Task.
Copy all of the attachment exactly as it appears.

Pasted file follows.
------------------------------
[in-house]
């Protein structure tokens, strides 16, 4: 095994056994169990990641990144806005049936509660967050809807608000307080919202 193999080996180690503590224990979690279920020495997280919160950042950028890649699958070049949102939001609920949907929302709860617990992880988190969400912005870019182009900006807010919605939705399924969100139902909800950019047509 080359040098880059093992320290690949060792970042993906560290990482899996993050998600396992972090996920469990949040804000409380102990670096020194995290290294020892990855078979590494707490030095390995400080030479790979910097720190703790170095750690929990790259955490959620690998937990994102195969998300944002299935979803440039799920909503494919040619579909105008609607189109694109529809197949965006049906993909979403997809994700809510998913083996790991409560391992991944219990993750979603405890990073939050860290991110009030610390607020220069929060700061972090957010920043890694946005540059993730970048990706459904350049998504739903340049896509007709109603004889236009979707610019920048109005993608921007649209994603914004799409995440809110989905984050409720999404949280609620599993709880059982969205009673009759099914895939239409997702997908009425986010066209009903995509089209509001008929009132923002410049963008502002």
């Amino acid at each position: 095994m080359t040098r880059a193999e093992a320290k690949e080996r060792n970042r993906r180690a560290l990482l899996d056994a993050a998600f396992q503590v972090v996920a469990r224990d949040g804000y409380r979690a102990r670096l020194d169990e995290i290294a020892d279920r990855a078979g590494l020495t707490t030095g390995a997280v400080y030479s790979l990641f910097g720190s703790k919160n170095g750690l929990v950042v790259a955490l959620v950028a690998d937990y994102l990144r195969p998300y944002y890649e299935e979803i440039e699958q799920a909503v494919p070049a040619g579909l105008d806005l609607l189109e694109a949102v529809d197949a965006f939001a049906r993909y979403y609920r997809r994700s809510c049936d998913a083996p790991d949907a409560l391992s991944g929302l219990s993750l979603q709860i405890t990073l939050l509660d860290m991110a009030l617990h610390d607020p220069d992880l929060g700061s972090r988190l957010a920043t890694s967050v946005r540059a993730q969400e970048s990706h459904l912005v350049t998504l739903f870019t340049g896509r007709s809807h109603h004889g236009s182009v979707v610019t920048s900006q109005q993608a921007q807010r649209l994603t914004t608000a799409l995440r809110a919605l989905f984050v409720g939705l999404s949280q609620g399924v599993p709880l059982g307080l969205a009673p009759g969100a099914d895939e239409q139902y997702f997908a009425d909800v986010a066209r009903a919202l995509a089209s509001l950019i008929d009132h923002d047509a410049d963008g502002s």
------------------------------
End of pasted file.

[in-house]
């Protein structure tokens, strides 16, 4: 095994056994169990990641990144806005049936509660967050809807608000307080919202 193999080996180690503590224990979690279920020495997280919160950042950028890649699958070049949102939001609920949907929302709860617990992880988190969400912005870019182009900006807010919605939705399924969100139902909800950019047509 080359040098880059093992320290690949060792970042993906560290990482899996993050998600396992972090996920469990949040804000409380102990670096020194995290290294020892990855078979590494707490030095390995400080030479790979910097720190703790170095750690929990790259955490959620690998937990994102195969998300944002299935979803440039799920909503494919040619579909105008609607189109694109529809197949965006049906993909979403997809994700809510998913083996790991409560391992991944219990993750979603405890990073939050860290991110009030610390607020220069929060700061972090957010920043890694946005540059993730970048990706459904350049998504739903340049896509007709109603004889236009979707610019920048109005993608921007649209994603914004799409995440809110989905984050409720999404949280609620599993709880059982969205009673009759099914895939239409997702997908009425986010066209009903995509089209509001008929009132923002410049963008502002």
């Amino acid at each position: 095994m080359t040098r880059a193999e093992a320290k690949e080996r060792n970042r993906r180690a560290l990482l899996d056994a993050a998600f396992q503590v972090v996920a469990r224990d949040g804000y409380r979690a102990r670096l020194d169990e995290i290294a020892d279920r990855a078979g590494l020495t707490t030095g390995a997280v400080y030479s790979l990641f910097g720190s703790k919160n170095g750690l929990v950042v790259a955490l959620v950028a690998d937990y994102l990144r195969p998300y944002y890649e299935e979803i440039e699958q799920a909503v494919p070049a040619g579909l105008d806005l609607l189109e694109a949102v529809d197949a965006f939001a049906r993909y979403y609920r997809r994700s809510c049936d998913a083996p790991d949907a409560l391992s991944g929302l219990s993750l979603q709860i405890t990073l939050l509660d860290m991110a009030l617990h610390d607020p220069d992880l929060g700061s972090r988190l957010a920043t890694s967050v946005r540059a993730q969400e970048s990706h459904l912005v350049t998504l739903f870019t340049g896509r007709s809807h109603h004889g236009s182009v979707v610019t920048s900006q109005q993608a921007q807010r649209l994603t914004t608000a799409l995440r809110a919605l989905f984050v409720g939705l999404s949280q609620g399924v599993p709880l059982g307080l969205a009673p009759g969100a099914d895939e239409q139902y997702f997908a009425d909800v986010a066209r009903a919202l995509a089209s509001l950019i008929d009132h923002d047509a410049d963008g502002s």